GCSPrank Is Here

For people who spend the day saying and writing things that others accept, while thinking things that are infinitely more interesting.

Wednesday, February 23, 2005

Ruby's Chinese Restaurant

You would call it nondescript. A low brick building with a small semblance of a pagoda design on the roof above the front door, set in the left corner. The parking lot was shared by an apartment complex and there were plenty of times when I know residents had to park far from their spot because the restaurant was full.

People would drive two hours one way for dinner at Ruby’s. The moment you walked in, you left the routine behind and entered a tiny corner of the exotic. The overwhelming impression was of red—on the floor, the walls, lanterns, booths and decorations. But not the same red: shades of red that called the eye and made the room warm and expansive.

Everyone who worked at Ruby’s was Asian. Extremely polite, ranging from reticent to friendly, but always attentive. The menu was huge, and if you tried pronouncing the sonorous dish names in Chinese, the waiter or waitress would say the number; if you said the number, you’d hear the words. I stuck to the English descriptions, and over the years, tried all of the almost 200 dishes they served.

I had my favorites—Mo Shu, Sizzling Rice Soup, Mongolian Beef, Moo Goo Gai Pan—and whether it was a favorite or a new dish, I was never disappointed. Not once. In the middle of my run of weekly visits, I actually focused more on seeing if something would go wrong rather than on enjoying the experience. Fortunately, that ended quickly.

Most of the time, I’d dine alone, so food was the only focus. I learned to appreciate green tea, my consumption rising over the years from one cup to a pot or maybe two in the winter. If I ate with a group and Bill was there, we’d both pass on entrees until the Mongolian Beef appeared, then we’d pretend not be hogging it as we polished off the plate.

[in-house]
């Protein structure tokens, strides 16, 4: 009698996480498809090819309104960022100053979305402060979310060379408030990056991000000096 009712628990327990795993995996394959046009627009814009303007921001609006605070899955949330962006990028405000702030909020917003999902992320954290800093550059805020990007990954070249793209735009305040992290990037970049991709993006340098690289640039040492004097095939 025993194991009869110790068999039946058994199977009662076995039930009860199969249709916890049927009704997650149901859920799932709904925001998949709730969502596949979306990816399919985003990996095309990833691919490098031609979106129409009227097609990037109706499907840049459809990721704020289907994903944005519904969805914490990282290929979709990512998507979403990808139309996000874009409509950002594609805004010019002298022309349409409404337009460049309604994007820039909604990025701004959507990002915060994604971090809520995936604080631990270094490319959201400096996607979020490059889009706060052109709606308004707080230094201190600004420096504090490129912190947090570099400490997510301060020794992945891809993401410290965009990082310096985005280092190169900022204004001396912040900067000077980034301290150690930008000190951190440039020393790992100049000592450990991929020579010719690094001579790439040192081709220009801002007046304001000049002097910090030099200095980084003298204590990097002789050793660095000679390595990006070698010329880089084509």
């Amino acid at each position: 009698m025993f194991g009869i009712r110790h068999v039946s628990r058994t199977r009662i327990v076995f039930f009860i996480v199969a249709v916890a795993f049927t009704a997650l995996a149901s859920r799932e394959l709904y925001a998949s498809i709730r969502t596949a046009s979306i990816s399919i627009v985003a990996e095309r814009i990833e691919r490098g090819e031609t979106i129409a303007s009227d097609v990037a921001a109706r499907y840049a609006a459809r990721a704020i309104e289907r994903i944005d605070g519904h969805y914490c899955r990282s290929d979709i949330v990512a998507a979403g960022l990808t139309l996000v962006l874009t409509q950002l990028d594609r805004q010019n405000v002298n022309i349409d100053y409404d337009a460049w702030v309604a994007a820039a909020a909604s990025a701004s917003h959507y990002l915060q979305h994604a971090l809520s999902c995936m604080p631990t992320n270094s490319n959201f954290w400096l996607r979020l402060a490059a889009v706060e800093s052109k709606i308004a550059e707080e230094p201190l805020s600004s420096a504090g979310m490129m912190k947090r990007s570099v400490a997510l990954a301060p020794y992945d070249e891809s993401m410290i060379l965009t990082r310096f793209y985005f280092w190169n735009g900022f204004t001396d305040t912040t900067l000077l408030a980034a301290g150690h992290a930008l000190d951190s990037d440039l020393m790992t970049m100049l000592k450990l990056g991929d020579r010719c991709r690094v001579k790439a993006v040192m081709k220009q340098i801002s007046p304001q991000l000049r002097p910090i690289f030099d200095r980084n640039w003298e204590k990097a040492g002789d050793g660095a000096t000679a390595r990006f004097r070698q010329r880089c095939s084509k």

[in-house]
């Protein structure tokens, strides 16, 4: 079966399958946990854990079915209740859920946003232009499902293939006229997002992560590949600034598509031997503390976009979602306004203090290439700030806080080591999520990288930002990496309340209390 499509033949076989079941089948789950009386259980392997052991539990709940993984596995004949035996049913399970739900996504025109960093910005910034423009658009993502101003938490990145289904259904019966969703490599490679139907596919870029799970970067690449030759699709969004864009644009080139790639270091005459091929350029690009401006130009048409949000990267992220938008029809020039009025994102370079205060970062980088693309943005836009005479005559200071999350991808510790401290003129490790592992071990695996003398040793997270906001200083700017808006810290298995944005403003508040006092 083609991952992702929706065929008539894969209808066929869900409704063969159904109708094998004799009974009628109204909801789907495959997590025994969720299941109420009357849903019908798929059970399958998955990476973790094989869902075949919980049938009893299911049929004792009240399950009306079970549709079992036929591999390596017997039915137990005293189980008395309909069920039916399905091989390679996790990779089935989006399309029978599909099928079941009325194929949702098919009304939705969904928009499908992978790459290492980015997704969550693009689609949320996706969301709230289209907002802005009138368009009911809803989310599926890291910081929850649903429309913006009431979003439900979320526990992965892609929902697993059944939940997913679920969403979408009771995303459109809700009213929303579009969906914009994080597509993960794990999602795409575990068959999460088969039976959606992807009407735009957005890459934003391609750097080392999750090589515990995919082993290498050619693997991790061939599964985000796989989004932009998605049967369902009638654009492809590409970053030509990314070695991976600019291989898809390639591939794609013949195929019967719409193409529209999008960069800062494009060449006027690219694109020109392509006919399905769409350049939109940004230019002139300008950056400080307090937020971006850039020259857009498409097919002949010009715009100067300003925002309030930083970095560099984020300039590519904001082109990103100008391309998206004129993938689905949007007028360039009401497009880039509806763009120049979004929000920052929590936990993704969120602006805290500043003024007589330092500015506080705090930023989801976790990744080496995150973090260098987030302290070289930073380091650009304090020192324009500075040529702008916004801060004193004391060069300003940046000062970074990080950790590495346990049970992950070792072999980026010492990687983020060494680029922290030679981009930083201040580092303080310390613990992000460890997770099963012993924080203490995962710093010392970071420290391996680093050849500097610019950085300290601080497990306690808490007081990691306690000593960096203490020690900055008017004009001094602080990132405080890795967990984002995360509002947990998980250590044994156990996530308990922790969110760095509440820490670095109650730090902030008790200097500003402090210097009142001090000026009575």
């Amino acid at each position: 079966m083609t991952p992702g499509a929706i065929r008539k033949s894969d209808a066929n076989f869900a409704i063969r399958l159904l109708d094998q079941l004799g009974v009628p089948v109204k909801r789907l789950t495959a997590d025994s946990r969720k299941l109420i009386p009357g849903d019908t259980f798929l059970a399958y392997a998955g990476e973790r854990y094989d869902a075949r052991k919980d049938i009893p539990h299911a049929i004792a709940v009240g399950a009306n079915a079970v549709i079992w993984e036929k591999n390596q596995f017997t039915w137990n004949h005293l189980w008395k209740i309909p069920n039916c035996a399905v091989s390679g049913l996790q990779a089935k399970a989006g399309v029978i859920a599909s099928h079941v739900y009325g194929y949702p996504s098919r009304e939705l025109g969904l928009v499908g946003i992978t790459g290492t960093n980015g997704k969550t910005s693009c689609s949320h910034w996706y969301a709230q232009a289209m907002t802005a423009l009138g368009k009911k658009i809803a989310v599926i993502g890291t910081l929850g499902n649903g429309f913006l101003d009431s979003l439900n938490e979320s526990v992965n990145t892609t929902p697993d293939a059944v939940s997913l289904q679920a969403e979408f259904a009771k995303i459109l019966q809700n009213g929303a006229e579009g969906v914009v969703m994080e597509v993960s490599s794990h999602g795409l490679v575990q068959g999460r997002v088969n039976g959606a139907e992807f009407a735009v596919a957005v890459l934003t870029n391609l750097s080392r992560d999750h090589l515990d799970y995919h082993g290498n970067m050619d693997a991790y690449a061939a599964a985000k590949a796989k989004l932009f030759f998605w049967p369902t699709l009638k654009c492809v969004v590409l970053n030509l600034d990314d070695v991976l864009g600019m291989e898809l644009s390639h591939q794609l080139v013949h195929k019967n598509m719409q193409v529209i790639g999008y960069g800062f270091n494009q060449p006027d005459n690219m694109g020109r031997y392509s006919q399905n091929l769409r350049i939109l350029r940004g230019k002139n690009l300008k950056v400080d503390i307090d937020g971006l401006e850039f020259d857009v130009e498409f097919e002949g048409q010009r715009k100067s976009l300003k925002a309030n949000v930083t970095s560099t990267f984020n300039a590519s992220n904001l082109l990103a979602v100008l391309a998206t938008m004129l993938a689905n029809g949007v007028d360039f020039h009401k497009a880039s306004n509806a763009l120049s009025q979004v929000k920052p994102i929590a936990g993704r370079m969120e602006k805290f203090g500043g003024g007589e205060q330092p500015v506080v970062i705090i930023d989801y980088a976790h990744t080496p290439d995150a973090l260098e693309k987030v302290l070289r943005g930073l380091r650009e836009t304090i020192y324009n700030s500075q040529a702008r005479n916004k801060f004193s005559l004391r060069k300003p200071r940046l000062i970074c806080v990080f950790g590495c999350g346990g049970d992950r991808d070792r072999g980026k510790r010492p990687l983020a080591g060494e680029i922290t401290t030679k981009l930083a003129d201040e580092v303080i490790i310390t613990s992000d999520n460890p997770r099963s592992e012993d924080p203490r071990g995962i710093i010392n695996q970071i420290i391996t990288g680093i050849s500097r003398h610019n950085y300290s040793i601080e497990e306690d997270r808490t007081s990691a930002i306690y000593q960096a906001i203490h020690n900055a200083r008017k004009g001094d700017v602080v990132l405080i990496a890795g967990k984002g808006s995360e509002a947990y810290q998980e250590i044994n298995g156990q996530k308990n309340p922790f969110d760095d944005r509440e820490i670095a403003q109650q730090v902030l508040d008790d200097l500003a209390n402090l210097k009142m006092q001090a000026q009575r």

Dining at Ruby’s was always… spiritual. Believe me, I tried to avoid using that word. Recorded as an incident, a visit to Ruby’s was prosaic: one entered, ordered, was served, ate, paid and departed; nothing intrinsically metaphysical about any of that. But the time one spent there was somehow sharper, brighter, clearer, more real.

Maybe it was the night I’d arrived a bit later than usual and as soon as I’d finished eating, Ruby’s began closing around me. As I got up to leave, one of the waiters came to me and, without a word, motioned for me to sit at the long table that flanked the kitchen entrance. It was usually reserved for special parties as it oversaw the entire L-shaped restaurant. (The private room had a smaller table, tucked in the short arm of the L.)

I sat down as the door swung open and every employee of Ruby’s came in carrying a bowl, tureen, plate or pot. Without a wasted motion, almost a dozen dishes were arranged with artistry, water glasses filled and tea served. Ruby’s owners, a middle-aged couple with friendly eyes, came in, sat down and everyone began to eat.

I hesitated. Chinese was flitting back and forth interspersed with laughter and food floating onto plates all around me. The owner caught my eye and smiled. He pointed at a dish placed in front of me that somehow I had missed. Mongolian Beef. No one had touched it.

My hesitation ended. I took a small portion and passed the Mongolian Beef into the stream criss-crossing the table. Dishes came my way, contributed new flavors to my plate and were passed on. The only words I spoke during that meal were “Thank you” and “This?” No one spoke to me. No one needed to. I was asked to share their private moment and had been welcomed.

I never went to Ruby’s after that expecting to be invited, but I never turned it down, no matter how much I’d eaten. I marveled at how comfortable I could feel while being the only non-speaker at the table. I was both guest—-honored and treated with deference—-and family, maybe like the quiet cousin from a far province.

On a wintry November night, at the end of the meal, I announced I was leaving town for good. As if rehearsed, everyone bowed to me and then converged, patting me on the shoulders, shaking my hands, even gently tugging my hair. As I groped for the words to thank them, the owner and his wife handed me a small box. It contained a small dragon, made of golden wire with red lacquer. A strip of paper was curled atop the figurine, adorned with Chinese characters. Tapping my shoulder, he pointed at the paper and said: “Wherever you go, our heart follows.” I nodded as my throat tightened. “You come back anytime.”

I nodded again, said good night and walked out into the cold, never to return. In some way, I never really left.


Post a Comment

<< Home